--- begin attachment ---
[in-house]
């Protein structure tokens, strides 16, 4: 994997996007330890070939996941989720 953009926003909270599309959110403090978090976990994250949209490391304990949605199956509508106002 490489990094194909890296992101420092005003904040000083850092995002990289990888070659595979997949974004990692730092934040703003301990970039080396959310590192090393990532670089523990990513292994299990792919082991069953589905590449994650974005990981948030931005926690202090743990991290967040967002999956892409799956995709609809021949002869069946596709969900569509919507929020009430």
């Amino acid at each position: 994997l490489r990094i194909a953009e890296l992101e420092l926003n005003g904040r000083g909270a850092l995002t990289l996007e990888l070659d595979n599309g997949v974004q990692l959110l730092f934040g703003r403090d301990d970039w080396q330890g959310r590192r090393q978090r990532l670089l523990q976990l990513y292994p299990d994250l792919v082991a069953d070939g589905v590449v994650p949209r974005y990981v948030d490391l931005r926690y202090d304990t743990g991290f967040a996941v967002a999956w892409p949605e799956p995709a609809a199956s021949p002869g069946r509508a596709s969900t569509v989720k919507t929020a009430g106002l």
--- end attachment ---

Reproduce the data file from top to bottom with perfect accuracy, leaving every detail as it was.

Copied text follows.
[in-house]
């Protein structure tokens, strides 16, 4: 994997996007330890070939996941989720 953009926003909270599309959110403090978090976990994250949209490391304990949605199956509508106002 490489990094194909890296992101420092005003904040000083850092995002990289990888070659595979997949974004990692730092934040703003301990970039080396959310590192090393990532670089523990990513292994299990792919082991069953589905590449994650974005990981948030931005926690202090743990991290967040967002999956892409799956995709609809021949002869069946596709969900569509919507929020009430």
């Amino acid at each position: 994997l490489r990094i194909a953009e890296l992101e420092l926003n005003g904040r000083g909270a850092l995002t990289l996007e990888l070659d595979n599309g997949v974004q990692l959110l730092f934040g703003r403090d301990d970039w080396q330890g959310r590192r090393q978090r990532l670089l523990q976990l990513y292994p299990d994250l792919v082991a069953d070939g589905v590449v994650p949209r974005y990981v948030d490391l931005r926690y202090d304990t743990g991290f967040a996941v967002a999956w892409p949605e799956p995709a609809a199956s021949p002869g069946r509508a596709s969900t569509v989720k919507t929020a009430g106002l």